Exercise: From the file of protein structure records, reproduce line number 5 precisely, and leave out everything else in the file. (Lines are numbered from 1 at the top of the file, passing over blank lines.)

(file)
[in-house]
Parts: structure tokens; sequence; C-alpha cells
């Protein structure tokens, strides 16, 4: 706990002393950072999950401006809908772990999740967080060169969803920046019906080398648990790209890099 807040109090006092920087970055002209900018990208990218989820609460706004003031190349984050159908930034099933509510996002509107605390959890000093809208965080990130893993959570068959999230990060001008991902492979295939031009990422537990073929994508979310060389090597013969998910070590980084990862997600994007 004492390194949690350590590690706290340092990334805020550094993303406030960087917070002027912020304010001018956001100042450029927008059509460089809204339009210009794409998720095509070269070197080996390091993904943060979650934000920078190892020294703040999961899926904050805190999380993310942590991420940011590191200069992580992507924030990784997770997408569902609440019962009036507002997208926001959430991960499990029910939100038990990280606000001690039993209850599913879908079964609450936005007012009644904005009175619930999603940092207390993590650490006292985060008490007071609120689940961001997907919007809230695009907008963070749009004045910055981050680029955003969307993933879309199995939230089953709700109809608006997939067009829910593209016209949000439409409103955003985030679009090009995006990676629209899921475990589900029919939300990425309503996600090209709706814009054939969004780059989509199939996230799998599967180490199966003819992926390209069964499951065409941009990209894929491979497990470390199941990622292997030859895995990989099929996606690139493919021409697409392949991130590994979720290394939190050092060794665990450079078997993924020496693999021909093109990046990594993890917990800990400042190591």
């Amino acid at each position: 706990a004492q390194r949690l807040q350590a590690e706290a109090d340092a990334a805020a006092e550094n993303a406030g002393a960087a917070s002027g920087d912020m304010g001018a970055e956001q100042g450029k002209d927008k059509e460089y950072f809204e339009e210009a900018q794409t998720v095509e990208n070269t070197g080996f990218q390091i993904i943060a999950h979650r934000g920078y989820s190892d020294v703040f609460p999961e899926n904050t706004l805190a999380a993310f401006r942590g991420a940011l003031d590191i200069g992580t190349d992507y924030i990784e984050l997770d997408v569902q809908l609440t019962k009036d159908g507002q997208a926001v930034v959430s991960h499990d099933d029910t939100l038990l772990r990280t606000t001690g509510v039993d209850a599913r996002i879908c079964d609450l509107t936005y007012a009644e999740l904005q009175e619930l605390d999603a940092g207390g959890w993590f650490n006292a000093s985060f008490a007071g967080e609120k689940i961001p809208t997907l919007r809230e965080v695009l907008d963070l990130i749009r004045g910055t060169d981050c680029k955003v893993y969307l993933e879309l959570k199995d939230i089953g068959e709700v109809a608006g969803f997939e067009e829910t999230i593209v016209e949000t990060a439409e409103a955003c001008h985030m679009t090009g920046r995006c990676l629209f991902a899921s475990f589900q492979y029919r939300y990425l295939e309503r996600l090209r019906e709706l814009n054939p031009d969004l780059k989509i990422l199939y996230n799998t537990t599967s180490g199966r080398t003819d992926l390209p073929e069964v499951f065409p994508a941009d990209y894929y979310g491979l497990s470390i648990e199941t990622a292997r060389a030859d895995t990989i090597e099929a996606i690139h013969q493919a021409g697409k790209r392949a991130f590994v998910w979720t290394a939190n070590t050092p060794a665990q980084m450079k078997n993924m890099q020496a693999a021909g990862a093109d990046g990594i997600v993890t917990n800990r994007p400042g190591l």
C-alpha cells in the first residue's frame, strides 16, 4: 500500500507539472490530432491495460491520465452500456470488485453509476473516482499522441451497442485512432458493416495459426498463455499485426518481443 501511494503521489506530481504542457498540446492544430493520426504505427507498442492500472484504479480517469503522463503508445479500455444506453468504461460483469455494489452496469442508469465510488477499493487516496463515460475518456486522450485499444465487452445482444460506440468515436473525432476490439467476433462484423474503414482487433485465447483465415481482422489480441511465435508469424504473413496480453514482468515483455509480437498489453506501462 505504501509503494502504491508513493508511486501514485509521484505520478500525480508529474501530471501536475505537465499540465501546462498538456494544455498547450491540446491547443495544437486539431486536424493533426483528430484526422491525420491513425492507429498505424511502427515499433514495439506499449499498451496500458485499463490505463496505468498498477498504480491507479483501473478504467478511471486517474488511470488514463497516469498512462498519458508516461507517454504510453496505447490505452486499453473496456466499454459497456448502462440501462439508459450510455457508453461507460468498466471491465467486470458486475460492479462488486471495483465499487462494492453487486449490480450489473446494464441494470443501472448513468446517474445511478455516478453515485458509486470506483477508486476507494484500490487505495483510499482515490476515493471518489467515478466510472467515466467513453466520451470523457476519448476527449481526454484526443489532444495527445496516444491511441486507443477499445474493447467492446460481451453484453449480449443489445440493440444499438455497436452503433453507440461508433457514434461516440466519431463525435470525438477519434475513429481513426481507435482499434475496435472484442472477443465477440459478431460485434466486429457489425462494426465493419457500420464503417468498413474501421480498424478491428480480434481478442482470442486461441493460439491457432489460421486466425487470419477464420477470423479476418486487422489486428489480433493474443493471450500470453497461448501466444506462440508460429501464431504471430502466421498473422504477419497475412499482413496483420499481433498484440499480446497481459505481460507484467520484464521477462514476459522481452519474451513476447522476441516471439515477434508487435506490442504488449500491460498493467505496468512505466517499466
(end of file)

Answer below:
C-alpha cells in the first residue's frame, strides 16, 4: 500500500507539472490530432491495460491520465452500456470488485453509476473516482499522441451497442485512432458493416495459426498463455499485426518481443 501511494503521489506530481504542457498540446492544430493520426504505427507498442492500472484504479480517469503522463503508445479500455444506453468504461460483469455494489452496469442508469465510488477499493487516496463515460475518456486522450485499444465487452445482444460506440468515436473525432476490439467476433462484423474503414482487433485465447483465415481482422489480441511465435508469424504473413496480453514482468515483455509480437498489453506501462 505504501509503494502504491508513493508511486501514485509521484505520478500525480508529474501530471501536475505537465499540465501546462498538456494544455498547450491540446491547443495544437486539431486536424493533426483528430484526422491525420491513425492507429498505424511502427515499433514495439506499449499498451496500458485499463490505463496505468498498477498504480491507479483501473478504467478511471486517474488511470488514463497516469498512462498519458508516461507517454504510453496505447490505452486499453473496456466499454459497456448502462440501462439508459450510455457508453461507460468498466471491465467486470458486475460492479462488486471495483465499487462494492453487486449490480450489473446494464441494470443501472448513468446517474445511478455516478453515485458509486470506483477508486476507494484500490487505495483510499482515490476515493471518489467515478466510472467515466467513453466520451470523457476519448476527449481526454484526443489532444495527445496516444491511441486507443477499445474493447467492446460481451453484453449480449443489445440493440444499438455497436452503433453507440461508433457514434461516440466519431463525435470525438477519434475513429481513426481507435482499434475496435472484442472477443465477440459478431460485434466486429457489425462494426465493419457500420464503417468498413474501421480498424478491428480480434481478442482470442486461441493460439491457432489460421486466425487470419477464420477470423479476418486487422489486428489480433493474443493471450500470453497461448501466444506462440508460429501464431504471430502466421498473422504477419497475412499482413496483420499481433498484440499480446497481459505481460507484467520484464521477462514476459522481452519474451513476447522476441516471439515477434508487435506490442504488449500491460498493467505496468512505466517499466